BAHAMIAN businessmen are becoming more agitated as the date for the implementation of VAT nears with only reassurances from legislators that draft legislation as to what it will mean to them is on its way.

Gowon Bowe, a Tax Coalition co-chair, has urged that the proposed legislation be brought to parliament before it takes its summer recess.

“If we don’t do a lot in the next six to eight weeks,” he said, “we would be right back in the same situation we were facing when we were looking at July 1 as the implementation date, with the business community again saying that they don’t have enough time.”

Mr Bowe said that the business community has still not had “the critical elements. There is no legislation, no regulations on what will be exempt, or what is ultimately going to happen. We need to urge the Government to be proactive.

“There is a concern,” said Mr Bowe, “that time isn’t on our side in that regard. We understand that there was a lot going on in the Budget, but now that is out of the way, this is the most critical time in terms of our fiscal course of action. We have had some casual conversations with the Financial Secretary and he had indicated that they were just waiting on Cabinet now.”

John Rolle, the Ministry of Finance’s financial secretary, recently confirmed to Tribune Business that VAT preparation/readiness efforts were being delayed because they were waiting for “final directions” from the Government.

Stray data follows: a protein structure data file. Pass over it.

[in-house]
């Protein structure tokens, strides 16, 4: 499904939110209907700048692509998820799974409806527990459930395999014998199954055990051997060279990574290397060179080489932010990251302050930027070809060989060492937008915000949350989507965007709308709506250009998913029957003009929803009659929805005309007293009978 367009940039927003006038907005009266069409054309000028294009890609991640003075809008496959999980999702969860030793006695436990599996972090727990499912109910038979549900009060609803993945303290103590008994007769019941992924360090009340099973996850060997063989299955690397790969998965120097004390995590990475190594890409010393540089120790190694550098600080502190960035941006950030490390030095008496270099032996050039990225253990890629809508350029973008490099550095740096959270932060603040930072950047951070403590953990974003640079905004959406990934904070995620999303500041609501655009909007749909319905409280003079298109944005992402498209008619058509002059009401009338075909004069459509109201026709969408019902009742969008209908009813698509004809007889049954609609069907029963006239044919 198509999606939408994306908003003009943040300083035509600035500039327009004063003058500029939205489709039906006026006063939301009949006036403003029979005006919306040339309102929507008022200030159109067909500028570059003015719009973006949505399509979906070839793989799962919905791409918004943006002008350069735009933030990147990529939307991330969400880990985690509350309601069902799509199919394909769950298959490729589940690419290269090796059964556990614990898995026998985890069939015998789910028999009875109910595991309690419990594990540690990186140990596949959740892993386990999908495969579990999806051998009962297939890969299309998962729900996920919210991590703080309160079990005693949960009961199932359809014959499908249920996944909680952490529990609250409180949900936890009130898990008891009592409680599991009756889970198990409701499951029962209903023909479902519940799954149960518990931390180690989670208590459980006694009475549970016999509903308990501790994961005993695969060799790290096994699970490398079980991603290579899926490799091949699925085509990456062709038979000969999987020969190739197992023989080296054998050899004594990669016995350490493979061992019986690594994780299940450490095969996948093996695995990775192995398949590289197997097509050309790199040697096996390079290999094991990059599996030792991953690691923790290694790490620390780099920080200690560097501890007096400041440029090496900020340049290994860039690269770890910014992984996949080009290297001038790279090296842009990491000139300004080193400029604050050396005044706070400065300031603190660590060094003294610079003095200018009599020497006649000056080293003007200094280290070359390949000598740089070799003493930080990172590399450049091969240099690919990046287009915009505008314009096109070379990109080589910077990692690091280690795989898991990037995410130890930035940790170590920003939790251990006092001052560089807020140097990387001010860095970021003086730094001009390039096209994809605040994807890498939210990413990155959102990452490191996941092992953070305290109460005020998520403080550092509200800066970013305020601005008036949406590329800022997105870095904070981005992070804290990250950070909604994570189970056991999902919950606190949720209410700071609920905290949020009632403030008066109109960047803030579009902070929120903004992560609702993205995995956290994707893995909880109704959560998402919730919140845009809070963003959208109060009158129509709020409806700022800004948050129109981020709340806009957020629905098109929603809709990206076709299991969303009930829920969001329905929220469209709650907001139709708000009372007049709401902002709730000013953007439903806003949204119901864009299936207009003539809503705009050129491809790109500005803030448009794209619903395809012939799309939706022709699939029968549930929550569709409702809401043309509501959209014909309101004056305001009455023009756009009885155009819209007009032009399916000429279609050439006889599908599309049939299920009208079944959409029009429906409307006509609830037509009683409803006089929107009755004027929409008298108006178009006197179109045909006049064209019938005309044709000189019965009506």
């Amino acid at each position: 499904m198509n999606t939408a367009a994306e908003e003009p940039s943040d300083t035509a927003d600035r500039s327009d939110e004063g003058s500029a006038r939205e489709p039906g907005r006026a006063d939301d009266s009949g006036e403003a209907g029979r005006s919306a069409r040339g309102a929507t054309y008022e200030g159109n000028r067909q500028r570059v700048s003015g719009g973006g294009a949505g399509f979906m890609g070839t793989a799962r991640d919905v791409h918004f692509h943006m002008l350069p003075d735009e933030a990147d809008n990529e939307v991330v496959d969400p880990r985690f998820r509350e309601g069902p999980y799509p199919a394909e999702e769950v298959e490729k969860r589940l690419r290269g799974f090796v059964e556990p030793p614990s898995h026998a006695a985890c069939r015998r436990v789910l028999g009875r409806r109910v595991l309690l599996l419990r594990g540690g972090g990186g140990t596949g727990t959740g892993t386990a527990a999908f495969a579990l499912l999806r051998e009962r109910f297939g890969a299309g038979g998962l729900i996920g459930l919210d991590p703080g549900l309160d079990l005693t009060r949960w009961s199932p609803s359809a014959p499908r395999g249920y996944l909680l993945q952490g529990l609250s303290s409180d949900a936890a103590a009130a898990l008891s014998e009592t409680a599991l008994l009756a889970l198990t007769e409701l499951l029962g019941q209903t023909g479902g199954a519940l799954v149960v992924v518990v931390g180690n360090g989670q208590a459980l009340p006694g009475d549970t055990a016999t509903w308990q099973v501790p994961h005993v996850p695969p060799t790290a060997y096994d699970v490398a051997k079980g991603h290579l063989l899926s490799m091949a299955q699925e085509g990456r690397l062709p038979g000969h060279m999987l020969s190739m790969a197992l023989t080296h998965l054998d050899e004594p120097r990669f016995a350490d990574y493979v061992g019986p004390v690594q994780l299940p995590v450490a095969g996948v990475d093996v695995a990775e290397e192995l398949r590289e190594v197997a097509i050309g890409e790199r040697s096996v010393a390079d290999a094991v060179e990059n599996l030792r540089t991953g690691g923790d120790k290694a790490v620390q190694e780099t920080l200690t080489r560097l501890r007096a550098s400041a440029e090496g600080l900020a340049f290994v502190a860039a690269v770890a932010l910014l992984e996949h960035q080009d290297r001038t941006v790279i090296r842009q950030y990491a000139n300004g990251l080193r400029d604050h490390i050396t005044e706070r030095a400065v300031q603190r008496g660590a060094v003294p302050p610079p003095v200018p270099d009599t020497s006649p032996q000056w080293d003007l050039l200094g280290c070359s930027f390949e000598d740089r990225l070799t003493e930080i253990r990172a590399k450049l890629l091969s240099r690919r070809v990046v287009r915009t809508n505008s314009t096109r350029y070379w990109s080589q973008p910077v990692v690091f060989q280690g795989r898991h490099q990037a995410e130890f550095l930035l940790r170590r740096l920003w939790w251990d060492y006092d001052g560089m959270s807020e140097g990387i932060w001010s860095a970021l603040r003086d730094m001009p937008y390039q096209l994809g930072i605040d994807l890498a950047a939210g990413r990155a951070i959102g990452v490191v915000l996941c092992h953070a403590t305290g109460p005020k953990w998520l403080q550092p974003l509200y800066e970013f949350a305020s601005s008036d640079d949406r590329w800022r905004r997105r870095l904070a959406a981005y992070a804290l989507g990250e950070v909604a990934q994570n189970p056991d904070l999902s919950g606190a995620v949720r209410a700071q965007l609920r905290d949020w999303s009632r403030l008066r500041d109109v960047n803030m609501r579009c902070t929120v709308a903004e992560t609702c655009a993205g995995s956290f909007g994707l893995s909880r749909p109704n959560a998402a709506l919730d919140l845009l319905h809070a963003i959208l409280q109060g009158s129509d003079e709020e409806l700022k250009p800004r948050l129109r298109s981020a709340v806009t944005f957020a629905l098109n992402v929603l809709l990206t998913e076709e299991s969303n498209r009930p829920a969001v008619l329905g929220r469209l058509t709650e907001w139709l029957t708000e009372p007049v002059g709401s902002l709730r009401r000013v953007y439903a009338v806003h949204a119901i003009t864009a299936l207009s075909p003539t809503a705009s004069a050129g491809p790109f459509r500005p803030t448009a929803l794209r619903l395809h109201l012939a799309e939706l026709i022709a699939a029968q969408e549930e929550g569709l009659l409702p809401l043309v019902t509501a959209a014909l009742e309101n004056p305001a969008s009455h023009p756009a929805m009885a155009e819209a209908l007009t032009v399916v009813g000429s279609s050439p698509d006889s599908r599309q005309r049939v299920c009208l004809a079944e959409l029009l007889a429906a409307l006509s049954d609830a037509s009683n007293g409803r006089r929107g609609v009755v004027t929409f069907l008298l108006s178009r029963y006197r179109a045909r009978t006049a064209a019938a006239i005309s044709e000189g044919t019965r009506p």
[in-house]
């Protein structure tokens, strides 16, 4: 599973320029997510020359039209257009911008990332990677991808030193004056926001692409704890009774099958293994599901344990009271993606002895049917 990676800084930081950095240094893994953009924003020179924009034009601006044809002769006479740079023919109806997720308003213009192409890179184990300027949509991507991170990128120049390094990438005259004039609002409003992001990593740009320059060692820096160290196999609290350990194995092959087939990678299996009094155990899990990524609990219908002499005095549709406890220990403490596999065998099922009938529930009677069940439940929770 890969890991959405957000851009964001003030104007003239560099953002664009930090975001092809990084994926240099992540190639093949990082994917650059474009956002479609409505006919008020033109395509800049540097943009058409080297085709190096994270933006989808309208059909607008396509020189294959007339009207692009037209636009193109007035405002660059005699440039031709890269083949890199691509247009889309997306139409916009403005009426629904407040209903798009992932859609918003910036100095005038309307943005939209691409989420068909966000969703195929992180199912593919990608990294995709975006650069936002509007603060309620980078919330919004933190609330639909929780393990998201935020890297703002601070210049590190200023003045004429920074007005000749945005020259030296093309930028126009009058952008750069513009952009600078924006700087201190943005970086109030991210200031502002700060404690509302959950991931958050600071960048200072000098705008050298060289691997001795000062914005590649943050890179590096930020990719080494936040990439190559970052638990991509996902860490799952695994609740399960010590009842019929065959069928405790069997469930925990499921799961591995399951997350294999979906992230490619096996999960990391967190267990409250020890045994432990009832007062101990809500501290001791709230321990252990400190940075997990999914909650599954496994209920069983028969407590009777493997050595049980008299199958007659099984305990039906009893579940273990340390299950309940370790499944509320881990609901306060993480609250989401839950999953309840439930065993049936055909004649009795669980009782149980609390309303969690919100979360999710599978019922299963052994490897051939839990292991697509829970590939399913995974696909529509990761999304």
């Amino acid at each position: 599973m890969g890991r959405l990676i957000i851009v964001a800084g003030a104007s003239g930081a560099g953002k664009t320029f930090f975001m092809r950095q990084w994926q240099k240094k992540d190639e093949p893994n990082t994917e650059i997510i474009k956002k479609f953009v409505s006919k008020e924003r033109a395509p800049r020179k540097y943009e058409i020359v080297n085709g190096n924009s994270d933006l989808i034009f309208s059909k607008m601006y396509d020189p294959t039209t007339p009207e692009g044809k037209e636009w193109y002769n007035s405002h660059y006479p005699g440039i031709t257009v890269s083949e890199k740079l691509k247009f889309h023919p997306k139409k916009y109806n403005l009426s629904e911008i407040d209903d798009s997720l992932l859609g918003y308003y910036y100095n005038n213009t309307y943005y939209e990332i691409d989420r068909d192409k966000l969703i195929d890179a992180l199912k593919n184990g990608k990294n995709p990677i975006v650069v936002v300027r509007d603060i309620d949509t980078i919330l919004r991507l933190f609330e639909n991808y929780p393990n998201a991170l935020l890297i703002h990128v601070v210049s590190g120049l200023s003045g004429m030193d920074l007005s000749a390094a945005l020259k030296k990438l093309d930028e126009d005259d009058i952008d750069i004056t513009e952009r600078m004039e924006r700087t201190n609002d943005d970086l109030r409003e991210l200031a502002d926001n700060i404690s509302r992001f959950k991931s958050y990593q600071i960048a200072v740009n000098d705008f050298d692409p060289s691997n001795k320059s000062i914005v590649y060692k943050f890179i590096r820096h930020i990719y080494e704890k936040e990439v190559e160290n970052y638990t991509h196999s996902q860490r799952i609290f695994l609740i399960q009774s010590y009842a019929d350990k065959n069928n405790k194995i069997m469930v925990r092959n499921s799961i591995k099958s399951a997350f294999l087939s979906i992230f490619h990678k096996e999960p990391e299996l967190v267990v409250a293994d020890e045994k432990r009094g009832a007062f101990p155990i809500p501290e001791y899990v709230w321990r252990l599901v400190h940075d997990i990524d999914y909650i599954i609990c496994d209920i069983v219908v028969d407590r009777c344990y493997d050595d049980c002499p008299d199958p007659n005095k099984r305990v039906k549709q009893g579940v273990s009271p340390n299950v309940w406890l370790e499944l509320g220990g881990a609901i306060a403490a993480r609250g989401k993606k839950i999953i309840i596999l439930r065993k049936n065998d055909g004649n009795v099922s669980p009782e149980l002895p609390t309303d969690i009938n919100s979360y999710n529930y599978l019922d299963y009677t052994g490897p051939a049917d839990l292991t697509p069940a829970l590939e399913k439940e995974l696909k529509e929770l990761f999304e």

Government brought two tax experts from New Zealand — one of the few countries that has a good word to say for VAT – to advise legislators on its merits and how to implement it.

Dr Don Brash and Mr John Shewan, both closely involved in the implementation of New Zealand’s Value Added tax in 1985-86, could not emphasise enough the importance of an extensive education programme, both for business and the general public. It was this programme that was the secret of New Zealand’s success. Such a programme would be even more important for the Bahamas, a country, unlike New Zealand, that has no income tax, but relies solely on indirect taxation and trade tariffs. In other words, Bahamians in general are not tax savvy.

“The reason our education campaign was so successful,” said Professor Shewan, “was because there was a commitment to an 18-month educational programme, six months of which was prior to the implementation date, but the most important things happened 12 months after the implementation because there were a series of detailed explanation programmes targeted at all kinds of groups.”

Government, which had planned to implement the tax on July 1 —13 days ago — was forced to delay it to January 1 next year — six months away – because, not only was legislation not ready, but there was not enough time to discuss it with the business community or to educate the public. Soon, if government continues its thumb-twiddling, another delay for implementation will have to be announced.